NTU Kaleidoscope, which plans to organise dialogues, panel discussions and film screenings on gender and sexuality issues, has received in-principle approval to register as a student society after its constitution — adhering to the university’s guidelines and code of conduct for student bodies — is drawn up. Recruitment of members can begin only after it has been officially set up.
Last month, during a co-curricular activity fair on campus, the group drew attention after it pinned up a rainbow flag — a common symbol of gay and lesbian community pride — at its booth, but NTU Kaleidoscope’s Public Relations Officer Lim Jialiang stressed that the society just wants to get people talking about gender and sexuality issues “in a neutral and frank manner”.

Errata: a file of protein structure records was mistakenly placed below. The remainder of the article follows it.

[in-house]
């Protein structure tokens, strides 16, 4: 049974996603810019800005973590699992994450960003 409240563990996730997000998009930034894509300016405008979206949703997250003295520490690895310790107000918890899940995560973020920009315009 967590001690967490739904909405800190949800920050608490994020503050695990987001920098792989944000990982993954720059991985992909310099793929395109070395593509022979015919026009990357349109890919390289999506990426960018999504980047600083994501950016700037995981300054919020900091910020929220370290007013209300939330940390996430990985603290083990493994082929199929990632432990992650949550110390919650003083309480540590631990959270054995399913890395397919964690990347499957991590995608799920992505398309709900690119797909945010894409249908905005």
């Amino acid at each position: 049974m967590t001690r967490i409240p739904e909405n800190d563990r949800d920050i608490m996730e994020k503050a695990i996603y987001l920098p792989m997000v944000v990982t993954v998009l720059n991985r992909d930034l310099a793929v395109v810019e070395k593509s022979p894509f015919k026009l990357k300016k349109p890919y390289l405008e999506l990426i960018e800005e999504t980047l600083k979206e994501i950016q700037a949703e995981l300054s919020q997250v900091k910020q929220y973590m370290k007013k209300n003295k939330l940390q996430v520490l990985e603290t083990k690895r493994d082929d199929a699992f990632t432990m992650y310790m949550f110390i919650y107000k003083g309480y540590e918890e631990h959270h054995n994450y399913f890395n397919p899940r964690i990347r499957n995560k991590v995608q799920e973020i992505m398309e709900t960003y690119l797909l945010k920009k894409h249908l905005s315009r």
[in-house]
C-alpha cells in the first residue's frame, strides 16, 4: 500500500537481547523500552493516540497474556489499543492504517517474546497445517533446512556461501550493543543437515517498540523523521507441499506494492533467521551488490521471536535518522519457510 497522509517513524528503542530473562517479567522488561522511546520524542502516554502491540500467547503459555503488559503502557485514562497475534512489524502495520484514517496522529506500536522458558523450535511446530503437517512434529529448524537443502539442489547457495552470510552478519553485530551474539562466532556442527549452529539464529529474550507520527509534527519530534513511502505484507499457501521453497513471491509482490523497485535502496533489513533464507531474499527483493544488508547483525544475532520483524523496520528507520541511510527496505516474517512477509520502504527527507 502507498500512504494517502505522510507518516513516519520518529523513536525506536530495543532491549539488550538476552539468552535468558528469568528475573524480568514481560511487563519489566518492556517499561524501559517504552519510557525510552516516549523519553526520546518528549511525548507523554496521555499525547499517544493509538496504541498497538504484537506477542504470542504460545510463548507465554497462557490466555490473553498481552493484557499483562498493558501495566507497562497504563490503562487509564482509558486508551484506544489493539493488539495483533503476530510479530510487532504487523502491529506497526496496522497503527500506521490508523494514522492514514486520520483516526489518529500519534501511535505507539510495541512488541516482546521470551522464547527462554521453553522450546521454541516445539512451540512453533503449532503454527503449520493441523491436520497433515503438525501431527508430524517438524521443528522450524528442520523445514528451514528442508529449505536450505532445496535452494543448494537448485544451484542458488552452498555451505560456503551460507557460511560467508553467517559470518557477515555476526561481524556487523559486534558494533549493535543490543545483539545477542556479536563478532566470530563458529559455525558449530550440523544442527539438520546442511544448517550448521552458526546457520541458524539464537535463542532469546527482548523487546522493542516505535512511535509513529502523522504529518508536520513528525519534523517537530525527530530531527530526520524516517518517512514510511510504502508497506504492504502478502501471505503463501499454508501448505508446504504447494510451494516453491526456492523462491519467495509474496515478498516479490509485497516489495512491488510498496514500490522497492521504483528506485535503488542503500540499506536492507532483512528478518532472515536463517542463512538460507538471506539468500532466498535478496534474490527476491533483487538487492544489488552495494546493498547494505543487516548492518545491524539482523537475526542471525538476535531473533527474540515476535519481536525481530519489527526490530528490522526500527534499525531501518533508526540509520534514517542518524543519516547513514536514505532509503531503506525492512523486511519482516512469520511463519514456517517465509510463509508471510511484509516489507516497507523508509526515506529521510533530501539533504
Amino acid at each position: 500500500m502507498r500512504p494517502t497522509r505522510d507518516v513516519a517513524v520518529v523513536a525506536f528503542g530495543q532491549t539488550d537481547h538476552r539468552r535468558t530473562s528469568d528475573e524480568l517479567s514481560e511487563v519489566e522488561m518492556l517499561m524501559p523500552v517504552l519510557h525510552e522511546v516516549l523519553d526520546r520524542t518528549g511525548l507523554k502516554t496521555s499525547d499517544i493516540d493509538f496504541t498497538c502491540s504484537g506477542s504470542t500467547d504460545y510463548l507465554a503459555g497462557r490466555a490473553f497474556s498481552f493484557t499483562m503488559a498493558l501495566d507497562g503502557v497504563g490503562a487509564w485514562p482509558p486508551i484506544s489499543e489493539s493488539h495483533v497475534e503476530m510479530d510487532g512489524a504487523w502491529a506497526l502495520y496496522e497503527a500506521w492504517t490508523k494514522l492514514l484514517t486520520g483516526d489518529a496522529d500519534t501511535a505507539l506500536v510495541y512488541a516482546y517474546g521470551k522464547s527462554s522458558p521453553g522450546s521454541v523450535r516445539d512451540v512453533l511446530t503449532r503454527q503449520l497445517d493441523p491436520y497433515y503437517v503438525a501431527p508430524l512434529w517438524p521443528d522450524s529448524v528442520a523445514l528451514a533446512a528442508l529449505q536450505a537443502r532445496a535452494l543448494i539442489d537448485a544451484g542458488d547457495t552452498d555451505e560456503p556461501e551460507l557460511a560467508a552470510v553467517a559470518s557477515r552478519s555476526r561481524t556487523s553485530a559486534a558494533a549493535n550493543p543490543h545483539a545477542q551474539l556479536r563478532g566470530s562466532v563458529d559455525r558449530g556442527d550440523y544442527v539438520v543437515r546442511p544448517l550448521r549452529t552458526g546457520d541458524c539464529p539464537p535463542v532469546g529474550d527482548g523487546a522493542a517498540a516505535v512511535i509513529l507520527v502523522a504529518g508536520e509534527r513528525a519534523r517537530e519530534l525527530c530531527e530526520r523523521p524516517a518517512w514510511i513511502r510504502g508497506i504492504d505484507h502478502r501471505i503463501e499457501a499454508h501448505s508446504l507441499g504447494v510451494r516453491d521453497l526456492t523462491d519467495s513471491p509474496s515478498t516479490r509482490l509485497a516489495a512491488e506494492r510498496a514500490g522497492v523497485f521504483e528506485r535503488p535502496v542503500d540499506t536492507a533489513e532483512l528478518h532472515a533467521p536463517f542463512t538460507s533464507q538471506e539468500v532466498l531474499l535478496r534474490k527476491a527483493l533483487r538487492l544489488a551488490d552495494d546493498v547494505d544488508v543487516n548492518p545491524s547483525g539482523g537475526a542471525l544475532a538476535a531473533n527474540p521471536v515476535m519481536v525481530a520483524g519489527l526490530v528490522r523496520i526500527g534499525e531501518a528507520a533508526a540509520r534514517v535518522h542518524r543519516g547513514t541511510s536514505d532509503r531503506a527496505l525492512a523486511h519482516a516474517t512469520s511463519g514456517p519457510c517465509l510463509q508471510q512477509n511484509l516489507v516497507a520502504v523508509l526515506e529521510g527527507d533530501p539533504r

In an Our Singapore Conversation survey released last month, researchers from the Institute of Policy Studies found that 47 per cent of 4,000 Singaporeans polled did not accept gay lifestyles. Among the younger and more educated respondents, however, 29 per cent of polytechnic and university graduates were not accepting.